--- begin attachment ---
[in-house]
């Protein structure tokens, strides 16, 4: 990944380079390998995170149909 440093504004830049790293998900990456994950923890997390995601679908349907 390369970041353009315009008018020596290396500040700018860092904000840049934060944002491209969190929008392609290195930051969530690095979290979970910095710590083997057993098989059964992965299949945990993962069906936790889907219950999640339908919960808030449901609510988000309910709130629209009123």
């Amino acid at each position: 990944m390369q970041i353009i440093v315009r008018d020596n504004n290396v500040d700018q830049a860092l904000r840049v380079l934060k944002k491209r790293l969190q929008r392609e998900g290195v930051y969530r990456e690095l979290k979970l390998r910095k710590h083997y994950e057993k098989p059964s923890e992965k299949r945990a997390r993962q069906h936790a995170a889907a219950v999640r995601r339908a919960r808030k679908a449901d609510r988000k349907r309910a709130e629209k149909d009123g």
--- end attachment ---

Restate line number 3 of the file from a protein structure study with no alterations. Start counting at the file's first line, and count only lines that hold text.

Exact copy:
């Amino acid at each position: 990944m390369q970041i353009i440093v315009r008018d020596n504004n290396v500040d700018q830049a860092l904000r840049v380079l934060k944002k491209r790293l969190q929008r392609e998900g290195v930051y969530r990456e690095l979290k979970l390998r910095k710590h083997y994950e057993k098989p059964s923890e992965k299949r945990a997390r993962q069906h936790a995170a889907a219950v999640r995601r339908a919960r808030k679908a449901d609510r988000k349907r309910a709130e629209k149909d009123g």